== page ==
See, I live in a county where all the kids go to the same high school. This year, they've finally built a freshman school, which took the high school's population down to 1800 students. No more need for portable buildings, the part of the school the kids called "the trailer park." And then a month ago, the vocational portion of the high school collapsed. Just... collapsed. It was impossible not to think about what would have happened if school had been in session.
The local paper published the county's intent to stay on schedule. The whole school is a construction zone, as they remodel a bit at a time. But earlier this week I started hearing stories about the cracks in the walls of the other buildings and broken roof drains that were causing water to pool on the roof. They even brought in metal beams to shore up the remainder of the school. And I started to worry. What happens when you add the weight and movement of almost two thousand adult-sized kids to a two story structurally damaged building? I called the central office and eventually talked with the director schools. He told me he had a certified letter I could come have a look at from the structural engineers who were involved saying the school was safe. That there would be regular inspections and the drains had been repaired. That one of the engineers and the head of maintenance had children at the schools. That if he had any concerns about the safety, he'd have delayed the start of school. Still... I kept envisioning the building collapsing with my 16-year-old child in it.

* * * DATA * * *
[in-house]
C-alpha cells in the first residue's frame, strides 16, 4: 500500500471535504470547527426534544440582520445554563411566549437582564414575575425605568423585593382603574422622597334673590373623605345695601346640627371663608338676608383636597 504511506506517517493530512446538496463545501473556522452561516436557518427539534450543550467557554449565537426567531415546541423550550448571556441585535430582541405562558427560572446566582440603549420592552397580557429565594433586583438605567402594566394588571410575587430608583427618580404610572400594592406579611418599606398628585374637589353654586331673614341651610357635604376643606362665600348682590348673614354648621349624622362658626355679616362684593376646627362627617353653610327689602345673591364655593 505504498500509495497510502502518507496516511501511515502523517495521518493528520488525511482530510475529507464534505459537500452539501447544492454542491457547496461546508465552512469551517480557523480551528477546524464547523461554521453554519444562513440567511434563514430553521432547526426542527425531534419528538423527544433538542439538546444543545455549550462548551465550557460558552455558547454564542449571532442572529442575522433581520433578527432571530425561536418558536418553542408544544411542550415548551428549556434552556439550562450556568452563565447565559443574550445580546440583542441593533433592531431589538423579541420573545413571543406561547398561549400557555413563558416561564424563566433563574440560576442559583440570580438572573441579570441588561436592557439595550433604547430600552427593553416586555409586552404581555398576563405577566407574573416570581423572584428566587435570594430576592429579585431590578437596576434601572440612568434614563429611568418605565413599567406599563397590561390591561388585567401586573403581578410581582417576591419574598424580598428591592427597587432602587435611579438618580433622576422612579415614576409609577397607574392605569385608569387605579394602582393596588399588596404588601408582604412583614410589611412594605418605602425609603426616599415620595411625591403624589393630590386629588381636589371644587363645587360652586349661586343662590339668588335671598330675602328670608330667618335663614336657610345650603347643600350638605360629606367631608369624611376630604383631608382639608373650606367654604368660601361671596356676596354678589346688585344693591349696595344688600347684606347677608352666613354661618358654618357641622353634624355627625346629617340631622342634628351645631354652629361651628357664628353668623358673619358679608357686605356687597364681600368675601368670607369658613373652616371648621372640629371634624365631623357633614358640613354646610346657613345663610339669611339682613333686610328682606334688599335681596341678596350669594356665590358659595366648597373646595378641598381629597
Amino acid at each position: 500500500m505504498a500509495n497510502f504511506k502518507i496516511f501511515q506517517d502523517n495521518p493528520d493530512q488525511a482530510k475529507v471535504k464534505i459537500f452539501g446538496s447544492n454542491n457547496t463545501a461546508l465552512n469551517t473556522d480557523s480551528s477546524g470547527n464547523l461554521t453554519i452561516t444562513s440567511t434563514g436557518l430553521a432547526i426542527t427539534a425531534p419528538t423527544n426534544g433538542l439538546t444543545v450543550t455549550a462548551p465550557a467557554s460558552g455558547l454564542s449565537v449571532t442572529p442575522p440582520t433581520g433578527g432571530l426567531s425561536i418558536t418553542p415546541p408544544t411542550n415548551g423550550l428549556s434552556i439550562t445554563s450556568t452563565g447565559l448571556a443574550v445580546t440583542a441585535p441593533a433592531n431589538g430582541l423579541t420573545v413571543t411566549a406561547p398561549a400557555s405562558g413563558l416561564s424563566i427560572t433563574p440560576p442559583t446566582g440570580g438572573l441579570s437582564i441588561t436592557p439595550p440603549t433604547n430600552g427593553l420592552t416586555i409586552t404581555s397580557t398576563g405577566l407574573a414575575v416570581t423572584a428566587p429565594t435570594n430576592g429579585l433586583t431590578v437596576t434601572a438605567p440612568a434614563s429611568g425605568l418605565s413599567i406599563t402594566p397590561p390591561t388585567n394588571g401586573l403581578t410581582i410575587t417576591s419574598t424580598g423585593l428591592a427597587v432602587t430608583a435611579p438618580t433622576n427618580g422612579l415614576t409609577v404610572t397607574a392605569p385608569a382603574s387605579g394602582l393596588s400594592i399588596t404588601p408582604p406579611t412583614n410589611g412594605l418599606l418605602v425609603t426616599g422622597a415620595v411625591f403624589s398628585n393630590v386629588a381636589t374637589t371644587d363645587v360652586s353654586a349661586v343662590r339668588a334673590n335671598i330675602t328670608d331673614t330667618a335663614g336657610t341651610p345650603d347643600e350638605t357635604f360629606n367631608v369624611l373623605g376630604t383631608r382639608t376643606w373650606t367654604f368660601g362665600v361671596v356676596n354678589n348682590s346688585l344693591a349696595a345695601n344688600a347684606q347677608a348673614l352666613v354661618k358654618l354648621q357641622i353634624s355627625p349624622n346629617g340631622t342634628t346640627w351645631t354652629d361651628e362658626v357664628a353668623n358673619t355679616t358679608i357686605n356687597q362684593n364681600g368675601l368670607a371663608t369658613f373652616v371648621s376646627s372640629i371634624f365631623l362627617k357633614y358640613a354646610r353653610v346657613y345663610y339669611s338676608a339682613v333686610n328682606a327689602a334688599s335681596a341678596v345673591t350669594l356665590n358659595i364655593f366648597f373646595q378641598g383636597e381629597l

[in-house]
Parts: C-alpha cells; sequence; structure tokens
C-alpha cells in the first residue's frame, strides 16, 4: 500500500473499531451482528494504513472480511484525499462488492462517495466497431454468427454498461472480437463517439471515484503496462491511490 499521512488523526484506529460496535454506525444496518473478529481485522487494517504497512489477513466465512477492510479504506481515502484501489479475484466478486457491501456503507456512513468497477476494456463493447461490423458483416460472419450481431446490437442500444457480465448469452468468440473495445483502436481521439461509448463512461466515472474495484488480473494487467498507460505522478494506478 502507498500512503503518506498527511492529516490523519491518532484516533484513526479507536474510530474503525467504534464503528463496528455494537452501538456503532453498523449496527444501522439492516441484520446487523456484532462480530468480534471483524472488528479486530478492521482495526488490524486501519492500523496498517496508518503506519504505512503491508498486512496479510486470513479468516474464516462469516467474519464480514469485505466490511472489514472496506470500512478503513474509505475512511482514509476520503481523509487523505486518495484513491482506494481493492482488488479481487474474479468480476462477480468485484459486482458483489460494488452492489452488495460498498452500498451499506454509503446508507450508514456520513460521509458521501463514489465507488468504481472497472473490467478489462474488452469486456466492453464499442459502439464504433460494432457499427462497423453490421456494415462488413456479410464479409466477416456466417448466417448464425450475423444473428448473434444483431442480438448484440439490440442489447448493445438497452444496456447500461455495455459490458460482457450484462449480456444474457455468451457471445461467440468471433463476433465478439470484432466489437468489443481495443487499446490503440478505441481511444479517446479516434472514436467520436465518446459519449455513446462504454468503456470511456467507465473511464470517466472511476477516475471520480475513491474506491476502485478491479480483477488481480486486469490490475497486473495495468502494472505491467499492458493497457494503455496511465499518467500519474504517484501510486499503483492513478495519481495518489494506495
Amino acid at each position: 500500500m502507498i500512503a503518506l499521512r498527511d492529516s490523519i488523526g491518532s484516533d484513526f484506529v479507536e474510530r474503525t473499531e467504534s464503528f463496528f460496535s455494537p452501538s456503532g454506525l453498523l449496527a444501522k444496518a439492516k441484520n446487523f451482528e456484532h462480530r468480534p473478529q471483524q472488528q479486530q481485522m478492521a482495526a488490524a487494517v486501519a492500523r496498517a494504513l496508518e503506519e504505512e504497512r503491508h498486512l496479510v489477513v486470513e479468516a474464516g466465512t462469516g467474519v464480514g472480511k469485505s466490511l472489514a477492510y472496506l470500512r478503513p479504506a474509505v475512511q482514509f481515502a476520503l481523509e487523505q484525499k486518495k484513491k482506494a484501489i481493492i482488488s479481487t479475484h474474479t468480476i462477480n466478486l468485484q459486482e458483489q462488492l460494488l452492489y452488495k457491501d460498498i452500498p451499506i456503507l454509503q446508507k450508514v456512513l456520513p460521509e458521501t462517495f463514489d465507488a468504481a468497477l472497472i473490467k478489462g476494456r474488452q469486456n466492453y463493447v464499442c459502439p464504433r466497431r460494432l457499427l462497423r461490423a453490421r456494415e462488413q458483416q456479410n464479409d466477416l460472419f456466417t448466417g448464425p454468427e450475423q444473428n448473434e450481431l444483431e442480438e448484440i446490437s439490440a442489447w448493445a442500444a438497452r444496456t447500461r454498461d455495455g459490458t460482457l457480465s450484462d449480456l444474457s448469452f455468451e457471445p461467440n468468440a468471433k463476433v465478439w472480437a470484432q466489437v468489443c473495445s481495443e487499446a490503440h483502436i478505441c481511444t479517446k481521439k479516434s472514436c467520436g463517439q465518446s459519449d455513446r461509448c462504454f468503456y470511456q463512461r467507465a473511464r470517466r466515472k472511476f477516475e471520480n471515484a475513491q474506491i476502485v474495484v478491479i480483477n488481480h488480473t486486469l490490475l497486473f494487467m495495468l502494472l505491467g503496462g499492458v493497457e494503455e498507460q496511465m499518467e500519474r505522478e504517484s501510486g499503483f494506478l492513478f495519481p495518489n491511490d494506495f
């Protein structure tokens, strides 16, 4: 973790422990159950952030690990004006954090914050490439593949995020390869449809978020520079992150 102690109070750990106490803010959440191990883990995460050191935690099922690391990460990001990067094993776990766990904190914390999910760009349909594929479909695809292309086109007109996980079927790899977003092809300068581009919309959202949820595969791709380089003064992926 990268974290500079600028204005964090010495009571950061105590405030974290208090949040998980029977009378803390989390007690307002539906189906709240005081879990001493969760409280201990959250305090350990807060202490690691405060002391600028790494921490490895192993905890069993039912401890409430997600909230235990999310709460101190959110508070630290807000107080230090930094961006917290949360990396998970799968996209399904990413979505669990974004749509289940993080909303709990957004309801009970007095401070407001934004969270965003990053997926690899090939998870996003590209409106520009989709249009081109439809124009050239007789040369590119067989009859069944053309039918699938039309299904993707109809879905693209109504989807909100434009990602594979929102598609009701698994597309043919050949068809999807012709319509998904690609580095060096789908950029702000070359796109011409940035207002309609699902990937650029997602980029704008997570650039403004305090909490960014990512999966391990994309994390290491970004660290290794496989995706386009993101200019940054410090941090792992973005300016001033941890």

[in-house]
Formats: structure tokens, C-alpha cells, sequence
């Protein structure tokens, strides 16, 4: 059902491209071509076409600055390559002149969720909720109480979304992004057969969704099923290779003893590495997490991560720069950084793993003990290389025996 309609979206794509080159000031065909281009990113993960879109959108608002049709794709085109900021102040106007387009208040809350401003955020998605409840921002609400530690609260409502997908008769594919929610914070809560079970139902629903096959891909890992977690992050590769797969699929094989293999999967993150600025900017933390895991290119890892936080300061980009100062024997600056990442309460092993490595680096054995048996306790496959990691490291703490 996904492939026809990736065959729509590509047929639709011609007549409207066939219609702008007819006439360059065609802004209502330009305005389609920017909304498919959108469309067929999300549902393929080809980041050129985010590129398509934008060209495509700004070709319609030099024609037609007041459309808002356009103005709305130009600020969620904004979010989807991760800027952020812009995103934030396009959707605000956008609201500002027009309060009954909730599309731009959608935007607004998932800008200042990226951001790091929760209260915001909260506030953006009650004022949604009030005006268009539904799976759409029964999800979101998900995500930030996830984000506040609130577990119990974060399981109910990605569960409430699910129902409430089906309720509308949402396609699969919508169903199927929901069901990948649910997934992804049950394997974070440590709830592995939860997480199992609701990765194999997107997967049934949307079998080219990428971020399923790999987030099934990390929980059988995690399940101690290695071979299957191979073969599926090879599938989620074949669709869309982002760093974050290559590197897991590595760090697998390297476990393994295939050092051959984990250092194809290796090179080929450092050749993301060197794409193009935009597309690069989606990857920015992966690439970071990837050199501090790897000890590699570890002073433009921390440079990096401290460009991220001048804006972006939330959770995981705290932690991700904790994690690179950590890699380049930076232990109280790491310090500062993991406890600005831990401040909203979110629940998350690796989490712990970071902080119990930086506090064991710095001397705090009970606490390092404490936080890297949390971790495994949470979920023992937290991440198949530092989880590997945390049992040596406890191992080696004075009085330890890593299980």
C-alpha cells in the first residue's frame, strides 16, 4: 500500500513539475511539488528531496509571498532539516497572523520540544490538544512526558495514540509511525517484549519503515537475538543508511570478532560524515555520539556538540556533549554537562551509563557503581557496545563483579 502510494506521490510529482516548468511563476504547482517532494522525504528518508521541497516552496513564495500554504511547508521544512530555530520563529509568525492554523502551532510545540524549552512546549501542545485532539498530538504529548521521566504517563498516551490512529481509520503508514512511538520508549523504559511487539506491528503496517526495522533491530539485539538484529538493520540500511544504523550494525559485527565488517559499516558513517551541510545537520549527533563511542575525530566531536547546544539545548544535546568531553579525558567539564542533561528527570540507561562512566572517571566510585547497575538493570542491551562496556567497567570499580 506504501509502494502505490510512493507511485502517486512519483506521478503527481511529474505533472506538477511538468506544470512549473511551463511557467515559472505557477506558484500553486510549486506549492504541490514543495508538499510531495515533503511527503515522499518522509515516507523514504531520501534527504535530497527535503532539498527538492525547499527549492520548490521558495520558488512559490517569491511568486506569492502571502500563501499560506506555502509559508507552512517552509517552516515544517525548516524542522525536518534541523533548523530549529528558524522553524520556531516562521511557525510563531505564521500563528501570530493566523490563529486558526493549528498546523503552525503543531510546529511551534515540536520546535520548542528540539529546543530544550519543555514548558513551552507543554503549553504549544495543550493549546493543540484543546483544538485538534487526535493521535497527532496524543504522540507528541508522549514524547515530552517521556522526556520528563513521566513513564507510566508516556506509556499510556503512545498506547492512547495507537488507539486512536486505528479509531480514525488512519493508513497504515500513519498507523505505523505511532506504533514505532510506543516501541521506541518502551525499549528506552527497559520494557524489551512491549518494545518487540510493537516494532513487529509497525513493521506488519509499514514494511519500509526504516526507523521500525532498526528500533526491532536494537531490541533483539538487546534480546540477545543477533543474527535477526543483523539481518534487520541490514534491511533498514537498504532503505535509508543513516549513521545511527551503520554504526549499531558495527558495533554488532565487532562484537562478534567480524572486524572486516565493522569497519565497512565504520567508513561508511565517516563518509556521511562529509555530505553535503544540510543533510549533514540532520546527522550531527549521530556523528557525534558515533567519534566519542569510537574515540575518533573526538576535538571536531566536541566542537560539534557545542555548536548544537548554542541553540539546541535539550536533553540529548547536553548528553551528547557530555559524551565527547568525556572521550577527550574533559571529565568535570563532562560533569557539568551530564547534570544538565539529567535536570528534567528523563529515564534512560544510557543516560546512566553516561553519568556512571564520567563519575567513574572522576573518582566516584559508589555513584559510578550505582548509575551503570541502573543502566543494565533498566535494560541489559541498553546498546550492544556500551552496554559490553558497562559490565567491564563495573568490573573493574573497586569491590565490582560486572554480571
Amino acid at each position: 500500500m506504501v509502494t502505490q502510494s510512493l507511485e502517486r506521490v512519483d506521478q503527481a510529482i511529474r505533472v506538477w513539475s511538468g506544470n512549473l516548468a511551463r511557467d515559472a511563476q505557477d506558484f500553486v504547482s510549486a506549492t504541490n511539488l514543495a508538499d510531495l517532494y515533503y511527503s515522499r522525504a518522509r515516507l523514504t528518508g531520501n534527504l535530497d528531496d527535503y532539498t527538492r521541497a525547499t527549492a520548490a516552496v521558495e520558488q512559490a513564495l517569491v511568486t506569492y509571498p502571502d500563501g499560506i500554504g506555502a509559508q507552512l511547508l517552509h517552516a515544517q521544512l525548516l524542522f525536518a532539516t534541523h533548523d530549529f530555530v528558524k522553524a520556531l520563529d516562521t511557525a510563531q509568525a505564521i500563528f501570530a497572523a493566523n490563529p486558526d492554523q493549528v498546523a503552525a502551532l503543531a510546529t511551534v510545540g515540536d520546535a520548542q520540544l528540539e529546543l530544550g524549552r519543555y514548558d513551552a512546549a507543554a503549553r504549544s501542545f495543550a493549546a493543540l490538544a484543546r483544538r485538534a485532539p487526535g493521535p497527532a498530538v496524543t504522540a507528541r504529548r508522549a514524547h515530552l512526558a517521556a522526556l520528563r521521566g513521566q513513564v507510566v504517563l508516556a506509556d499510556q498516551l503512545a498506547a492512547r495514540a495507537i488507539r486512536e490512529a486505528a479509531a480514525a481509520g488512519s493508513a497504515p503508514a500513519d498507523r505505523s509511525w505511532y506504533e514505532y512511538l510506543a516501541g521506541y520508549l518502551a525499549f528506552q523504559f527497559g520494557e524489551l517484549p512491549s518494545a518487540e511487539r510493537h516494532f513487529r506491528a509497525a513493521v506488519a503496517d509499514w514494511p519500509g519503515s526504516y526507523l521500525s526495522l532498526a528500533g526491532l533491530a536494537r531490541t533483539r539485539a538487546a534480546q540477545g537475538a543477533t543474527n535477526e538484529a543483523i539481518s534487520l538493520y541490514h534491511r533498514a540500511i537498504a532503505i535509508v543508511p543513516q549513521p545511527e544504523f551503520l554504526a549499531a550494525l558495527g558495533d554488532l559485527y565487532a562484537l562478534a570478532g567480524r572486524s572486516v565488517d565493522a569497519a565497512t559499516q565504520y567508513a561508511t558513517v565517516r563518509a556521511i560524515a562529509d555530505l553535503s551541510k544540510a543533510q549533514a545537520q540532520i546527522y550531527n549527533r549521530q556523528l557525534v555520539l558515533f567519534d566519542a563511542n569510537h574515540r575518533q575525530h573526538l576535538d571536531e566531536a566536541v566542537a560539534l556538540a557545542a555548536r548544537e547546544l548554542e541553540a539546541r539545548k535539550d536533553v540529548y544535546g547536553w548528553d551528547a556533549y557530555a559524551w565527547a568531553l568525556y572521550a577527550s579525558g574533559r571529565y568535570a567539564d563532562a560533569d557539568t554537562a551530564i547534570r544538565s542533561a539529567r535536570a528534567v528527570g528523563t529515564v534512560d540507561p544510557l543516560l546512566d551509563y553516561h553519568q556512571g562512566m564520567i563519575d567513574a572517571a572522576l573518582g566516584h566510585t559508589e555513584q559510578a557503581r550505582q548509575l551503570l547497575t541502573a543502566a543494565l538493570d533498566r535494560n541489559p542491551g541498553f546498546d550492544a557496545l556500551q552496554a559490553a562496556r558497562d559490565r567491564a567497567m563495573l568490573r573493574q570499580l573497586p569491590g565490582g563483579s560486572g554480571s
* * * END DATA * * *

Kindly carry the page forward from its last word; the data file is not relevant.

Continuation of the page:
I talked with my son about the option of changing to a high school in the next county. No. It's his senior year and he was NOT transferring. I said I wanted him to stay home at least the first day. He said no to that, too. He had a summer AP assignment due on the first day and he was NOT missing school. He also pointed out, reasonably enough, that there was no reason to think that if there was going to be a problem it would happen the first day. "What about the cumulative effect of the added weight?" Oh, great. I get to worry all year. But I dropped him off yesterday morning for his first day, and asked him to text me as soon as he was home so that I'd know everything was okay. This is the text he sent me:
I just don't even understand where he gets his sarcasm from.
And so I made the 15th annual First Day of School cake. I thought there would be two of these, one for each of my sons' first day of kindergarten. But when I made a first day of school cake for my older son, he apparently saw it differently. The next year, on the first day of 1st grade, he looked at me and said, "You're making a First Day of School cake, right? It's a tradition!" And so it is.